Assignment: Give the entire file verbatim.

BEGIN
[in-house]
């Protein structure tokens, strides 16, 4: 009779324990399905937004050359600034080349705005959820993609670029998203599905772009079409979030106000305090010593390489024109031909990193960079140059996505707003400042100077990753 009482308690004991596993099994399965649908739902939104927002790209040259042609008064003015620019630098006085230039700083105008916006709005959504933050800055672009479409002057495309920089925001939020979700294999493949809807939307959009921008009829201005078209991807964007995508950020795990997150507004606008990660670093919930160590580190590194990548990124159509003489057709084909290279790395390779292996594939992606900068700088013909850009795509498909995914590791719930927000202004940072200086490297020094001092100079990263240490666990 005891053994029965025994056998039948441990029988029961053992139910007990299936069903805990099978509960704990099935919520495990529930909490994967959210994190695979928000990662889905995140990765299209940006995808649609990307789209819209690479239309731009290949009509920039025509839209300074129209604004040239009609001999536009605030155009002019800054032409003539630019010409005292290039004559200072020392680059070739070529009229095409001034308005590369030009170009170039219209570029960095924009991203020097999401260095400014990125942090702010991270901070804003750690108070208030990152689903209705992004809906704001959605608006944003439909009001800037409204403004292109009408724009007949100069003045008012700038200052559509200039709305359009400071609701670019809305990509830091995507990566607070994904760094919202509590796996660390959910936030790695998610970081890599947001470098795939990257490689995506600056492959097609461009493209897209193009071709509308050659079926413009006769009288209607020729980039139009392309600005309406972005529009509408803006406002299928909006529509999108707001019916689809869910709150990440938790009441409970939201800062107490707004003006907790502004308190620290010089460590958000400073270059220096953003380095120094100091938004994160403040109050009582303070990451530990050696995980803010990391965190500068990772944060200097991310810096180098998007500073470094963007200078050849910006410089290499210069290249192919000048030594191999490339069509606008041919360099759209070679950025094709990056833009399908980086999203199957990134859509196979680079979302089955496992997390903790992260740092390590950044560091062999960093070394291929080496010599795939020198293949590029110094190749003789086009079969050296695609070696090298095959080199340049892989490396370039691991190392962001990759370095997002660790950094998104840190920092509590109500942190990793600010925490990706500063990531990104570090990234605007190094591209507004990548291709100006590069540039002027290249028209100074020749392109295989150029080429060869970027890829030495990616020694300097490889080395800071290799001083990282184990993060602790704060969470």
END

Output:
[in-house]
């Protein structure tokens, strides 16, 4: 009779324990399905937004050359600034080349705005959820993609670029998203599905772009079409979030106000305090010593390489024109031909990193960079140059996505707003400042100077990753 009482308690004991596993099994399965649908739902939104927002790209040259042609008064003015620019630098006085230039700083105008916006709005959504933050800055672009479409002057495309920089925001939020979700294999493949809807939307959009921008009829201005078209991807964007995508950020795990997150507004606008990660670093919930160590580190590194990548990124159509003489057709084909290279790395390779292996594939992606900068700088013909850009795509498909995914590791719930927000202004940072200086490297020094001092100079990263240490666990 005891053994029965025994056998039948441990029988029961053992139910007990299936069903805990099978509960704990099935919520495990529930909490994967959210994190695979928000990662889905995140990765299209940006995808649609990307789209819209690479239309731009290949009509920039025509839209300074129209604004040239009609001999536009605030155009002019800054032409003539630019010409005292290039004559200072020392680059070739070529009229095409001034308005590369030009170009170039219209570029960095924009991203020097999401260095400014990125942090702010991270901070804003750690108070208030990152689903209705992004809906704001959605608006944003439909009001800037409204403004292109009408724009007949100069003045008012700038200052559509200039709305359009400071609701670019809305990509830091995507990566607070994904760094919202509590796996660390959910936030790695998610970081890599947001470098795939990257490689995506600056492959097609461009493209897209193009071709509308050659079926413009006769009288209607020729980039139009392309600005309406972005529009509408803006406002299928909006529509999108707001019916689809869910709150990440938790009441409970939201800062107490707004003006907790502004308190620290010089460590958000400073270059220096953003380095120094100091938004994160403040109050009582303070990451530990050696995980803010990391965190500068990772944060200097991310810096180098998007500073470094963007200078050849910006410089290499210069290249192919000048030594191999490339069509606008041919360099759209070679950025094709990056833009399908980086999203199957990134859509196979680079979302089955496992997390903790992260740092390590950044560091062999960093070394291929080496010599795939020198293949590029110094190749003789086009079969050296695609070696090298095959080199340049892989490396370039691991190392962001990759370095997002660790950094998104840190920092509590109500942190990793600010925490990706500063990531990104570090990234605007190094591209507004990548291709100006590069540039002027290249028209100074020749392109295989150029080429060869970027890829030495990616020694300097490889080395800071290799001083990282184990993060602790704060969470």